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October 7, 2002

Think success for Shared Car program

By Michael Terrazas

By now, most people on campus have probably seen them scooting around—little gray-blue cars, looking like something made by Fisher-Price, barely big enough to hold the person driving—and thought, “What in the world is that?”

They are Ford Thinks, an electric, emission-free vehicle, and Emory has a fleet of seven. Together they form the core of the Shared Car Program, designed to provide participants in the University’s larger Alternative Transportation (AT) Program with the mobility of a personal automobile when they need it, and they have served their purpose quite well.

“We’re seeing a lot of people use the cars,” said AT Director Brian Shaw. “The main issue is that here are people who don’t drive to campus but may need a car occasionally, and here’s a way to give them one without bringing their own car, and in a way that’s environmentally friendly.”

Following a brief training course on driving the Think, and a motor vehicle record check, AT employee participants—carpoolers, vanpoolers, MARTA riders and registered walkers/ cyclists to campus—may check the cars out for up to half a day for personal or business reasons.

For now, the cars “live” in the Clairmont Campus Parking Deck, where the charging
stations are located. Drivers simply make their reservations through the AT office, pick up the keys at Clairmont, do their business and bring the cars back—mission accomplished, with zero damage to Atlanta’s already poor air quality.

Thinks are especially appropriate for in-town driving; the cars have a top speed of about 55 mph and can travel roughly 50 miles on a single charge. Though they look small on the outside, they are actually quite roomy inside for two passengers. Aside from its engine technology, the Think operates exactly like a normal car, and Emory’s vehicles are equipped with air conditioning and AM/FM stereos with CD players.

Since the program began in April, Shaw said the Thinks have seen steady use; statistics for the first three months indicate the seven cars logged 941 business miles and 707 personal miles. Roughly 1,600 people participate in AT programs, meaning that altogether the University has eliminated the need for some 1,300 parking spaces, not to mention keeping the same number of cars off Atlanta roads.

The Shared Car Program is just another way to make participation in AT programs more attractive; participants already reap economic benefits (saved fuel and maintenance costs and often reduced insurance premiums) as well as the positive feeling of having helped reduce air pollution. Now they enjoy an added measure of convenience, as well.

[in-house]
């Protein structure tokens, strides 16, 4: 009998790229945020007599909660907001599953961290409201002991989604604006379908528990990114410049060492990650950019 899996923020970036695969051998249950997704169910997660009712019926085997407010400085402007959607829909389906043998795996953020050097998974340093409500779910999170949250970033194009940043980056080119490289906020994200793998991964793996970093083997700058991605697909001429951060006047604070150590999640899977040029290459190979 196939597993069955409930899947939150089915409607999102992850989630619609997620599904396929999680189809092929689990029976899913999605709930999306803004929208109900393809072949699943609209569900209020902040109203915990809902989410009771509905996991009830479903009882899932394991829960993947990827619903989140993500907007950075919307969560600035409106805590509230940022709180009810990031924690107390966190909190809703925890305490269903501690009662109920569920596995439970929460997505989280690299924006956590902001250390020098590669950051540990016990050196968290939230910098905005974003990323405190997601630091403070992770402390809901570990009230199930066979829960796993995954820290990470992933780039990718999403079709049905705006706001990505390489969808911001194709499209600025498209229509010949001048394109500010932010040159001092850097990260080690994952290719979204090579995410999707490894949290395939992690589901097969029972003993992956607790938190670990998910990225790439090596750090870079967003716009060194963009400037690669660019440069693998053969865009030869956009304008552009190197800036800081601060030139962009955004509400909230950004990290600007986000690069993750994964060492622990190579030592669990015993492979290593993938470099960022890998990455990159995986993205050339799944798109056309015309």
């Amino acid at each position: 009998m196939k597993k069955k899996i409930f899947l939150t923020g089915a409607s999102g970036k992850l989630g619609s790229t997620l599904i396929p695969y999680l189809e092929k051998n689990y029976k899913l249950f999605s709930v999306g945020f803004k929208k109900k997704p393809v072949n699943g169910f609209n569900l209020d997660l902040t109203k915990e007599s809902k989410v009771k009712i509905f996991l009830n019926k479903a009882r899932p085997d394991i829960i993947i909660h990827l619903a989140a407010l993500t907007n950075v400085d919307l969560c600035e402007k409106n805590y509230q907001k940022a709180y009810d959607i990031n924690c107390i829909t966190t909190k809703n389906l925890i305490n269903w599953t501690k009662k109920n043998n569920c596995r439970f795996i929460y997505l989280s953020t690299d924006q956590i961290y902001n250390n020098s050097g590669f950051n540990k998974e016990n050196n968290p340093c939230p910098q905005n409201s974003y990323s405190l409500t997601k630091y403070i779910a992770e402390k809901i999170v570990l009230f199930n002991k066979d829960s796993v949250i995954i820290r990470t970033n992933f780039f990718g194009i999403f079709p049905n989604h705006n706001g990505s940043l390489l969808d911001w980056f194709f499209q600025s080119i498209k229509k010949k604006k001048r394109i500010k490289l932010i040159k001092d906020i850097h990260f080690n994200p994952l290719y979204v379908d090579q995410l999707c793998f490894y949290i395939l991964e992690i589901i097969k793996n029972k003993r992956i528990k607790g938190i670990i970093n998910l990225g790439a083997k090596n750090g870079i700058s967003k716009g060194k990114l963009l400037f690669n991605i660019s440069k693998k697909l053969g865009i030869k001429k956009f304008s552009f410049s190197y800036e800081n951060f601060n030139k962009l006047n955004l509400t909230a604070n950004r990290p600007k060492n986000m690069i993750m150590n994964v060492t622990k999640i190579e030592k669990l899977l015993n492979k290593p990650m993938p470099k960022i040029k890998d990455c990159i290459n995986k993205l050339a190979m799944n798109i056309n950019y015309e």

“We’re just trying to level the playing field because the single-occupant vehicle commute has so many advantages,” Shaw said, adding that AT participants do get 12 passes per year to drive their own cars to work. They also can get a free guaranteed ride home in case of an emergency up to five times per year. Think usage is limited to 600 miles per year per individual; any more mileage than that, Shaw said, and usage of the cars becomes a taxable benefit.

Shaw is working on an online vehicle management and reservation system that will completely automate the process; eligible drivers will be issued special key fobs to identify themselves. They will make their reservations online, present their fobs to be read at a kiosk and enter their personal identification code numbers to open the vehicle and start the engine. A Palm-type handheld computer will log in the miles driven and send the information via a limited AM radio frequency to the central computer.

Once this system is in place—its experimental implementation was a condition of the $100,000 U.S. Department of Energy grant that helps fund the Shared Car Program—Shaw said three or four of the Thinks will be relocated to Peavine Parking Deck for added convenience.

It seems like a win-win program all around, and it was—until Ford Motor Co. announced recently it was terminating its electric vehicle program. Ford, which in 1999 bought the European company that manufactures Thinks, decided electric cars were not the answer for alternative-fueled vehicles. The cars may continue to be produced in Europe, but without Ford, there will be no one to import them to the United States.

As it is, Emory’s cars are permitted by the federal Department of Transportation to ride on America’s roads until August 2004, when they must be returned to Europe. However, the cars will continue to be available to program participants until then.

For more information about the Shared Car or AT programs, call the Office of Alternative Transportation at 404-727-1829.